It is important that we learn to celebrate our heroes. Eskor was one of them. It is by celebrating them that we hold aloft their values as a sign post of excellence for future generations and encourage the younger ones to pursue these values that are eternal and crucial for national development and progress. Eskor should be celebrated. Cross River, AKwa-Ibom state Governments including all the States of the old Eastern region including my state – Lagos state and not excluding the federal Government should immortalise this great sociological genius of economics dimension. Let monuments be raised in his honour.

Finally, it is important that I speak to the remaining genuine apostles of the left, the Civil Society and the Labour Movement. Our attitude to our comrades must begin to change especially the infirm, aged and the weak. We have to return to the basics of comradeship which is solidarity. His family does not only need the governments at all levels but also needs us as a movement. We must stand in solidarity with the loved ones which he left behind and must focus our action, thoughts and duty towards them in this regard.
Eskor has played his own role. He has passed down the torch to all of us. Our duty is to keep the fire aflame. We must not allow the baton to be broken and the heat of the struggle which requires eternal vigilance to grow cold. Passing it on to the next generation more creatively and deeply hot is our collective responsibility. We must recreate many more Eskors for Nigeria to grow. Adieu comrade! My mentor and teacher; fair thee well!  Soldier on great one! Your thoughts and voice in me will never go silent!

Mr. Jimoh is the Deputy Majority Leader of the Lagos State House of Assembly

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3 COMMENTS

  1. A great piece there! It is a big shame on us collectively as a nation, that we choose to celebrate the ineptitude of our leaders in whatever form it comes and overlook great people with great ideas that would steer the nation forward.

    Professor Eskor Toyo is a great man, a great Thinker and he lived an exemplary life. He showed us by the way he lived that it is possible to relate with the downtrodden no matter what height in life you have attained. He fought for the masses.

    While in Calabar, as a student of Political Science, we used his publications, books as references in Political Economy which was one of the course units. I was awed by such intelligence and how he was able to make you see things in a different light.

    He was a simple man. Seeing him on campus, I was awed by his simplicity and how down to earth he was and yet extremely intelligent,

    He deserves to be honoured and immortalised by the state governments of Crossriver and Akwa Ibom and the Federal Government for his contribution to nation building, even though most of his advice was ignored by the powers that be which has partly led us to the rot in which we have found ourselves as a nation.

    Rest in peace Great Mentor! Adieu Professor Eskor Toyo!

  2. A great piece there! It is a big shame on us collectively as a nation and an irony that we choose to celebrate the ineptitude of our leaders and not great thinkers with great ideas that could move us forward.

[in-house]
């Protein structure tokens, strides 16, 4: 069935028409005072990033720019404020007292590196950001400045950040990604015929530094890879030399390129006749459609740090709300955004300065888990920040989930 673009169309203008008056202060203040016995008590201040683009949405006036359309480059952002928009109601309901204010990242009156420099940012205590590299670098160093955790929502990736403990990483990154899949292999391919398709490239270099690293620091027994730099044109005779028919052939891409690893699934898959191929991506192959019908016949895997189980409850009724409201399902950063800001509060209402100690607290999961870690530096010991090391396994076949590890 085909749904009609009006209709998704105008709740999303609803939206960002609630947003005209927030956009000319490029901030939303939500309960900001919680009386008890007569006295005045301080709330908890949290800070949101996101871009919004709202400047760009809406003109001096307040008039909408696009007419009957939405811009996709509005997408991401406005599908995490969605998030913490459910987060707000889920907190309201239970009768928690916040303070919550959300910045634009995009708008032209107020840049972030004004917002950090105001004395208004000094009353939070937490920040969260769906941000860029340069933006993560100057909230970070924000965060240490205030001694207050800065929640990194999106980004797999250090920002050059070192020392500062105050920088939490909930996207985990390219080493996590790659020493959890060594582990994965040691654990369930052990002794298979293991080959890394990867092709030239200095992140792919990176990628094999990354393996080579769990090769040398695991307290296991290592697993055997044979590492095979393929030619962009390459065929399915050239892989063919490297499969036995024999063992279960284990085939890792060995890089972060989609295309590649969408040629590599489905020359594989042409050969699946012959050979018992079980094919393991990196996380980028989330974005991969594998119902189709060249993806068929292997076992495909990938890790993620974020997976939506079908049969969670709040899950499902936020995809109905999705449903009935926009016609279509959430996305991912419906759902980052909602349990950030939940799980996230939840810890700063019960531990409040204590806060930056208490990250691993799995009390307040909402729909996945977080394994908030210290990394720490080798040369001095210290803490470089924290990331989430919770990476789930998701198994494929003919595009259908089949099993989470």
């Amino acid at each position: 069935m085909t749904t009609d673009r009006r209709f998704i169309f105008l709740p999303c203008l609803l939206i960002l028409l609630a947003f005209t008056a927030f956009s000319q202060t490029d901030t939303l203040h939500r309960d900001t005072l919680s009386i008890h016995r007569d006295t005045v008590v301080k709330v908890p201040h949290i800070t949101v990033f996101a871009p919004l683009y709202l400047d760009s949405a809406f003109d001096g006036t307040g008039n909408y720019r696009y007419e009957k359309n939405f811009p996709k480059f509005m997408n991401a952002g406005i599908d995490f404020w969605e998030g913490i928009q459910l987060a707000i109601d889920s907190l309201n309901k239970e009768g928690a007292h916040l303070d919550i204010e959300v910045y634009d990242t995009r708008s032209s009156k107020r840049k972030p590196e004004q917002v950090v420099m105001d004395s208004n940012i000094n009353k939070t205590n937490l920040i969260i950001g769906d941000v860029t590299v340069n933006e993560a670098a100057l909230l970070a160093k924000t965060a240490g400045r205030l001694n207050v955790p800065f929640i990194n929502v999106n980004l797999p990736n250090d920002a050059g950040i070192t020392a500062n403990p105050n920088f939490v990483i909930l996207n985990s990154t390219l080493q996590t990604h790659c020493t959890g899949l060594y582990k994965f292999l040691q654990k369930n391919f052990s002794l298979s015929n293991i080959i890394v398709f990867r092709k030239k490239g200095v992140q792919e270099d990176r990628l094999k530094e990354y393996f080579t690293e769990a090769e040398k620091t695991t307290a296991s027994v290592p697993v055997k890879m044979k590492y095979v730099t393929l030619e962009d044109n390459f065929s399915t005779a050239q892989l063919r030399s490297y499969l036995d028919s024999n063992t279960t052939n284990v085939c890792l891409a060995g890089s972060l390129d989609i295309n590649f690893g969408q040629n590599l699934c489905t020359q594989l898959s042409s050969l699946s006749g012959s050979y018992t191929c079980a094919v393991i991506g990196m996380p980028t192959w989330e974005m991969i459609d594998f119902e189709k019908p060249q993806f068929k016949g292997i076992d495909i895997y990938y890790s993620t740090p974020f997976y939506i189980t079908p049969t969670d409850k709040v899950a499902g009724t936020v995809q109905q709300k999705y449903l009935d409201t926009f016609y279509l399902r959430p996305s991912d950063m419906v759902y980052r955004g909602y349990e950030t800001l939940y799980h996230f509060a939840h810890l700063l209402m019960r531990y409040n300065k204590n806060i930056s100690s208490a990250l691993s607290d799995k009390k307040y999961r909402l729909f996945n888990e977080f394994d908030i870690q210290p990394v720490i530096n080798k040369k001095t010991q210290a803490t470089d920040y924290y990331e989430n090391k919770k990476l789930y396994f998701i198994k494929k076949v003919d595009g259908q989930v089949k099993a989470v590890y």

Professor Eskor Toyo is a great man and he lived an exemplary life. He showed us by the way he lived that it is possible to relate with the downtrodden no matter what height in life you have attained. He fought for the masses.

    While in Calabar as a student of Political Science we used his publications, books as references in Political Economy which was one of the course units. I was awed by such intelligence and how he was able to make you see things in a different light.

    He was a simple man. Seeing him on campus , I was awed by his simplicity and how down to earth he was and yet extremely intelligent.

    He deserves to be honoured and immortalised by the state governments of Crossriver and Akwa Ibom and the Federal Government for his contribution to nation building, even though most of his advice was ignored by the powers that be. This has partly led us to the rot in which we have found ourselves as a nation.

    Rest in peace Great Mentor! Adieu Professor Eskor Toyo!

  3. A great piece there It is a big shame on us collectively as a nation that we choose to celebrate the ineptitude of our leaders and not great thinkers with great ideas.
    Professor Eskor Toyo is a great man, a great Thinker and he lived an exemplary life He showed us by the way he lived that it is possible to relate with the downtrodden no matter what height in life you have attained. He fought for the masses.
    While in Calabar as a student of Political Science myself we used his publications, books as references in Political Economy which was one of the course units. I was awed by such intelligence and how he was able to make you see things in a different light. He was a simple man.
    Seeing him on campus I was awed by his simplicity and how down to earth he was and yet extremely intelligent. He deserves to be honoured and immortalised by the state governments of Crossriver and Akwa Ibom and the Federal Government for his contribution to nation building, even though most of his advice was ignored by the powers that be which has partly led us to the rot in which we have found ourselves as a nation.
    Rest in peace Great Mentor! Adieu Professor Eskor Toyo !